The chemistry of the splicing reaction is mediated by the “spliceosome”, an RNA-based machine containing five small nuclear ribonucleoproteins snRNAs and numerous associated proteins [14]. Splicing regulation involves both cis-acting splicing-regulatory elements (SREs) and trans-acting splicing factors [15]. SREs act as either enhancers or silencers of splicing and can exist in either exons or introns. Historically these elements are named as exonic splicing enhancers or silencers, and intronic splicing silencers or enhancers. By recruiting trans-acting splicing factors, cis-acting splicing-regulatory elements either activate or inhibit the usage of adjacent splice sites, thus to specifically control alternative splicing [16]. Changes in the activity and composition of general or specific splicing factors modify the selection of splice sites [17]. Recent reports showed that DNA methylation in either cis-acting splicing-regulatory elements or trans-acting splicing factors is associated with various cancers, such as prostate [18], breast, lung cancer [19] and et al. Whilst extensive studies reported that single-nucleotide polymorphisms in these sites could modulate the risks of cancer development and outcome [20].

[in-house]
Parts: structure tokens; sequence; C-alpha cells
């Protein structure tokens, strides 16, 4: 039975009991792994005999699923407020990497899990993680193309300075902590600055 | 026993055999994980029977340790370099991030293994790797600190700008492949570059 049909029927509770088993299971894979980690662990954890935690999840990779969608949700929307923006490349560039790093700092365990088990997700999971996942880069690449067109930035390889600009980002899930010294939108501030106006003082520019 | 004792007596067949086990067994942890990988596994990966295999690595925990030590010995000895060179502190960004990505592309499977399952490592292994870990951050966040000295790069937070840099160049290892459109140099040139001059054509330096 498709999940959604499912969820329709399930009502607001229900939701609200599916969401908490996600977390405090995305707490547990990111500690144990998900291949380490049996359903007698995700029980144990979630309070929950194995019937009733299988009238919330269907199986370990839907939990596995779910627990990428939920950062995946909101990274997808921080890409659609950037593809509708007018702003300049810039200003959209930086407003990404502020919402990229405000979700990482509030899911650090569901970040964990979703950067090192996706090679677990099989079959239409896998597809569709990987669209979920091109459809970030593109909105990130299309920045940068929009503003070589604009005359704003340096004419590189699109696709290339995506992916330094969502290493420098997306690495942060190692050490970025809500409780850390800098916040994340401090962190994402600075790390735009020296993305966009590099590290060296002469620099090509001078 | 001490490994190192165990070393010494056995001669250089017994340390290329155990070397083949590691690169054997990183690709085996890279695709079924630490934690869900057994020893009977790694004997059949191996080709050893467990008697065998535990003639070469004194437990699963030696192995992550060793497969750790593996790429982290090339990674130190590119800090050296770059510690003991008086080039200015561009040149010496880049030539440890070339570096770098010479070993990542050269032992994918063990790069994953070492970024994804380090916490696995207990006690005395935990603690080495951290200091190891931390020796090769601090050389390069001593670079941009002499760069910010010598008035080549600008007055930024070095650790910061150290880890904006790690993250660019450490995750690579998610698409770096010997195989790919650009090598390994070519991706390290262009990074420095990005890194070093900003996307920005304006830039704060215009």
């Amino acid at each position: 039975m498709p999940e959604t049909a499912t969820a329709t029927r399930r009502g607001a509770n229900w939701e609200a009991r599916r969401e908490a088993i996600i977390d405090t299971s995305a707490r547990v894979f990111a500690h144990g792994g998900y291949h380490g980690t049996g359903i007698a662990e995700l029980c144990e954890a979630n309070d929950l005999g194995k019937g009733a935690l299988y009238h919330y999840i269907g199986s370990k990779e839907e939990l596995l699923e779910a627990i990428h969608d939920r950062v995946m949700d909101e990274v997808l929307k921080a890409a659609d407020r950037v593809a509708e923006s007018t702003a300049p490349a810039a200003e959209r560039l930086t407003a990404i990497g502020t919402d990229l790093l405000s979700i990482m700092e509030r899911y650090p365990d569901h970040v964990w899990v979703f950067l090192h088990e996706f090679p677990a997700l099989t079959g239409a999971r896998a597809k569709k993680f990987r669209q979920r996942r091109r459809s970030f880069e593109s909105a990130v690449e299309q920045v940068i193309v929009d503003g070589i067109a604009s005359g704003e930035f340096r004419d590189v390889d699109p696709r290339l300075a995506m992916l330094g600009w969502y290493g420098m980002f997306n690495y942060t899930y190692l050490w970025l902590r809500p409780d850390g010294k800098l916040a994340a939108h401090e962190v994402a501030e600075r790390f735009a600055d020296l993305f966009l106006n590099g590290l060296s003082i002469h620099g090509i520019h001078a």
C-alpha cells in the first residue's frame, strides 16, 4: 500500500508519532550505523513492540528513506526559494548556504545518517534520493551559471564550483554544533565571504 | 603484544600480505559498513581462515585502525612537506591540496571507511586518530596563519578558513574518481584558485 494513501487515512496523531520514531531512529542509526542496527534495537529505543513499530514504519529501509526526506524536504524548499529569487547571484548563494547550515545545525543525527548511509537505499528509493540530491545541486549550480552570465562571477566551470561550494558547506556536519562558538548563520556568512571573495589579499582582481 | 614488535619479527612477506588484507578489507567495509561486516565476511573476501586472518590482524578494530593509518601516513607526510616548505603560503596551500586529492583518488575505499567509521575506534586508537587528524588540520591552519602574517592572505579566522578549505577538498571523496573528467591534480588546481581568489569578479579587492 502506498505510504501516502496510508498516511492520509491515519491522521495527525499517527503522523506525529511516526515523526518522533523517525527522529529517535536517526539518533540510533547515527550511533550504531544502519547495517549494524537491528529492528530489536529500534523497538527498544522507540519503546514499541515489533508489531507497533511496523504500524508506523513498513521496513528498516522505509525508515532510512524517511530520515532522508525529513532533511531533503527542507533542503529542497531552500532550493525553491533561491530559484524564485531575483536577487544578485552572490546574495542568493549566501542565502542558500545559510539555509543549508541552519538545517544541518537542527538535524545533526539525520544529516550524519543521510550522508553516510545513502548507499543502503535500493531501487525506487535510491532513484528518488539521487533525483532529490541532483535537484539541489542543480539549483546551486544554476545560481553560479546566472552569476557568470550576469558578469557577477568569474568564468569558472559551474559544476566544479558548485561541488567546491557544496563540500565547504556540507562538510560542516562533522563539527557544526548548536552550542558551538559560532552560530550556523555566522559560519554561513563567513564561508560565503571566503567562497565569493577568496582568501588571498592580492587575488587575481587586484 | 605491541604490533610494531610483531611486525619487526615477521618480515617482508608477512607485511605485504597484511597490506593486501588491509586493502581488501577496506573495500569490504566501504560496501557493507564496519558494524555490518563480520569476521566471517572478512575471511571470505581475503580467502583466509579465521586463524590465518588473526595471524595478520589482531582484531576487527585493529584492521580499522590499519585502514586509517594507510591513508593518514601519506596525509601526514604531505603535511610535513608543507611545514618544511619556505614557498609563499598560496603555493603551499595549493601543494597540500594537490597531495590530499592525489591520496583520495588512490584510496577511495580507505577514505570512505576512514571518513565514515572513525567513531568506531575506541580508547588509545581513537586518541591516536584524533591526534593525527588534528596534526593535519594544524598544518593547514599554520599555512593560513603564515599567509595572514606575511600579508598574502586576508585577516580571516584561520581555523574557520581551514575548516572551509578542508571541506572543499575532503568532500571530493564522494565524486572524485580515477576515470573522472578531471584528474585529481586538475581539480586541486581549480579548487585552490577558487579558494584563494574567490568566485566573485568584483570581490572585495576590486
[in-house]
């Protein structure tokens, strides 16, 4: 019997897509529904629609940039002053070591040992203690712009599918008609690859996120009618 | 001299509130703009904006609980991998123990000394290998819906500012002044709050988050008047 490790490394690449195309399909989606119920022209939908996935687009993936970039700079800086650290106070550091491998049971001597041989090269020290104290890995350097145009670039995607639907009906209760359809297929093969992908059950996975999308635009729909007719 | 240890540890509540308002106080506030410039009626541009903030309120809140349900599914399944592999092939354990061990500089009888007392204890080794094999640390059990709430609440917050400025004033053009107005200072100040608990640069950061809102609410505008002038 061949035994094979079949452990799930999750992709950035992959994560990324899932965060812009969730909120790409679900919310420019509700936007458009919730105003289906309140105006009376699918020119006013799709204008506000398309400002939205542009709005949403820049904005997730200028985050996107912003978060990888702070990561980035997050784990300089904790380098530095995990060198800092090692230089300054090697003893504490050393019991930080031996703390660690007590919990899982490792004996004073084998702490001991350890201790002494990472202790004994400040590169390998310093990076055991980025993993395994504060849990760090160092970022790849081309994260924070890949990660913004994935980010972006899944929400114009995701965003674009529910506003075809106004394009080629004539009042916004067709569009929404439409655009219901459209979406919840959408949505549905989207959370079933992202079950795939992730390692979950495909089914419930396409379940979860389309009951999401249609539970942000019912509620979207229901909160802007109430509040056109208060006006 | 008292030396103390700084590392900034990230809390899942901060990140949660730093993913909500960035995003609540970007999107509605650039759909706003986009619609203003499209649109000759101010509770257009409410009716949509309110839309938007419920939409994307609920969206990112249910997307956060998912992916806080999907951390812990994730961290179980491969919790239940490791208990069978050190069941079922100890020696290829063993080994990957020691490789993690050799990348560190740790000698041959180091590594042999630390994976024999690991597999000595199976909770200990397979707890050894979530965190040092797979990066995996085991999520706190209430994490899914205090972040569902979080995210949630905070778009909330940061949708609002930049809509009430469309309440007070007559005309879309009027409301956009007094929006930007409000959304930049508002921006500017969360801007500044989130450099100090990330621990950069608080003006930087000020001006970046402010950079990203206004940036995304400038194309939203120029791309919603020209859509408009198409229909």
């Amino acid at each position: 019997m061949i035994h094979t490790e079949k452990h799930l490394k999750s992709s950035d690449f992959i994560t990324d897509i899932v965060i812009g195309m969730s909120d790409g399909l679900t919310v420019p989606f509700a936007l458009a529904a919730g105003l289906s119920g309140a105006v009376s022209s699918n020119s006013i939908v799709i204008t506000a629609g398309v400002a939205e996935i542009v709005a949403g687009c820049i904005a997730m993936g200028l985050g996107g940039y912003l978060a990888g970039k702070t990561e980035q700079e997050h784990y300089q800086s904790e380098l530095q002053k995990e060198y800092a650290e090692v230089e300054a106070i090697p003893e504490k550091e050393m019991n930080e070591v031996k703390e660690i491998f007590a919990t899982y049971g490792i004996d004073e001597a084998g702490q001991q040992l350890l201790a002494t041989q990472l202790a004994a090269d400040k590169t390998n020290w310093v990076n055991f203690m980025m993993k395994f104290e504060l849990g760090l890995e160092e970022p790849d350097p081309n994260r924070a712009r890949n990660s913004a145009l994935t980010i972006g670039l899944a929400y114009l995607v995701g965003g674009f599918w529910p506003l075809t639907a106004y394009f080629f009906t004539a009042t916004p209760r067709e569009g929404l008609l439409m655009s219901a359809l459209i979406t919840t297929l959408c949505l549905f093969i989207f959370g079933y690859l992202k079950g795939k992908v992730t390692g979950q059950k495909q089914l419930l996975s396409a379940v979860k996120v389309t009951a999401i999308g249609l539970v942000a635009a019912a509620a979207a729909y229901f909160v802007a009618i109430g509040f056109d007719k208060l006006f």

Function of aberrant splicing isoforms in cancer

For a number of relevant genes, RNA splicing determines isoforms with distinct and even opposing functions (Table 1). Some RNA splicing isoforms are listed here to show how precisely they regulate proliferation, metastasis, and apoptosis in cancer. Various splicing events are not separated, but co-ordinated in cancer cell.

Table 1 Aberrant splicing isoforms in cancer and its clinical application

Proliferation